Software/coding/programming. Much of what you will do with this is more about hooking together different existing software code, but usually some level of code writing to glue together the different pieces is needed.
If you have some experience & skills in either one of these two areas, you can probably learn what you need in the other one. If you don't have any experience in either of these areas, you will likely have a lot to learn before you will be able to build something you have in mind.
Specific platform knowledge. You need to know how to work with Arduino hardware and the IDE (development environment). You need to have a basic understanding of programming Arduino such as writing "C" language code.
Mechanical fabrication. You can do desktop prototyping without this, but to make a real-world device you need to be handy enough to put your electronics in an appropriate enclosure. Simple workshop fabrication, fasteners, adhesives, connectors, cables, etc.
Where to start:
There is a lot of information available for beginners. A starting point would be to focus on learning Arduino. It was designed for beginners. You will find a lot of beginner tutorials on the internet, one good place to check out is Adafruit. There are many others.
I would not start out focusing on MySensors. After you learn basics of Arduino and build some simple projects, it will still be quite challenging to jump directly to MySensors. MySensors is one part of a larger system - it lets you build sensor nodes but relies entirely on you having one of many separate Controllers to collect and work with that sensor data.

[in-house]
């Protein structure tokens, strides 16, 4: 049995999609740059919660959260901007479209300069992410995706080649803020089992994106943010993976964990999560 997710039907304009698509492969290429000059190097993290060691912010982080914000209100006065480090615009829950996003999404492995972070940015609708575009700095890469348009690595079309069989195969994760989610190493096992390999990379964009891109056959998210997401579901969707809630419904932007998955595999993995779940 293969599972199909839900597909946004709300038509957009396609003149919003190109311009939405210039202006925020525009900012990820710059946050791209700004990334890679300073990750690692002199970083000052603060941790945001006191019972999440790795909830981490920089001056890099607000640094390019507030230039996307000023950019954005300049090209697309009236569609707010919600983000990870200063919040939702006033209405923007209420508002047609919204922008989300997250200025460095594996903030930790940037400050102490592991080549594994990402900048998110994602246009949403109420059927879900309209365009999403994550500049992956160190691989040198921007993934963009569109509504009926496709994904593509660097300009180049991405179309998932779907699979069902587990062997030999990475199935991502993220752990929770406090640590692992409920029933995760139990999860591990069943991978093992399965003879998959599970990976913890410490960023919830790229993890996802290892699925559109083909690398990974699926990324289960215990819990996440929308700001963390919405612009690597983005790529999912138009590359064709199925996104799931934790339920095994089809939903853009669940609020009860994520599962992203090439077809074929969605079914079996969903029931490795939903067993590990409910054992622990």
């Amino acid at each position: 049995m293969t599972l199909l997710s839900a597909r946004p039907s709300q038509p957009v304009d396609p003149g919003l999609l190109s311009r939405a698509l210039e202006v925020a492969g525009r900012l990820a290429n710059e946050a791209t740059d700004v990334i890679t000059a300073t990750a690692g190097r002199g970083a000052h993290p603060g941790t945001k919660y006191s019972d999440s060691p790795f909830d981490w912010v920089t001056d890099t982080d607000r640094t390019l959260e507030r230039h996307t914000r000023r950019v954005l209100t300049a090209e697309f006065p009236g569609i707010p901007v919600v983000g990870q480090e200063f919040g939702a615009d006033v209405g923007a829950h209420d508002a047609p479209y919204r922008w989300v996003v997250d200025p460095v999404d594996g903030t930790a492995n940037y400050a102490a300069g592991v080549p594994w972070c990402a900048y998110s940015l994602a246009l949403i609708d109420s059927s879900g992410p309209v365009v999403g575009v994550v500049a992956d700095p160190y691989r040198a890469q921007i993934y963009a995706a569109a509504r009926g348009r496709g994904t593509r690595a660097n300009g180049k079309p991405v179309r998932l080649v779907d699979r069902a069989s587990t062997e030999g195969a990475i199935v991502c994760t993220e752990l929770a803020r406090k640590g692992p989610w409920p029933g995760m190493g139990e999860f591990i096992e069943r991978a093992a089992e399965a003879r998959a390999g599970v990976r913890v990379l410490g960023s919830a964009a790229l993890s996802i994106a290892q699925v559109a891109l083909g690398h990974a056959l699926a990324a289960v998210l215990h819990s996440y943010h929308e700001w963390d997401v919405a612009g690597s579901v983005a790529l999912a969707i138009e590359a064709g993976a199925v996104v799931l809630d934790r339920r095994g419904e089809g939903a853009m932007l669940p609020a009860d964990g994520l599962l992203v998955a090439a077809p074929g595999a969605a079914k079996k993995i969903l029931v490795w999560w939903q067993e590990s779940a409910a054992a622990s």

I have been building hobby electronics for many years, and it still took me many days of work to get my first MySensors device to operate and send data to a controller. (You need to get a working controller, too!)
I took this path, doing the easy work first and the hard stuff later:
- Bought Raspberry Pi model 3, got it running.
- Install "Domoticz" controller on Raspberry Pi. (Domoticz is I think one of the easiest controllers to get running and works well with MySensors).
- Built "ESP Easy" sensor node on Adafruit Huzzah Feather hardware on a prototype board. ESP Easy does many of the things MySensors does, but with no programming. You will have to learn all about the Arduino IDE to do this, which is also required later with ESP Easy. ESP Easy does not require working with the radios that are central to MySensors, it uses small ESP8266 boards that use your wifi network instead. It's not better, just different and simpler.
- With a working controller and a working sensor node, you have the minimum needed to add a MySensors sensor node. It's pretty much impossible to get MySensors running otherwise. Depending on your project you may not require the additional complexity of a radio based MySensors network.
@grubstake Thank you, kind sir, for your detailed and complete answer! This is excellent. I am completely new, so I'll be learning everything.
(I mean no offense to anyone else who answered, and I thank all who took time to reply to me.)
My next step will be a search for books, tutorials, etc., of electronics, components, and so on. This is pretty exciting for me as learning new things I can actually use will be awesome.
I actually ordered this the other day:
Sunfounder Project Super Starter Kit for Arduino UNO R3 Mega2560 Mega328 Nano - Including 73 Page Instructions Book
So, we'll see what happens! Thanks again.
Also look on telegram, there may be channels on Arduino in your language (at least there is one for Italy, I haven't looked for others countries)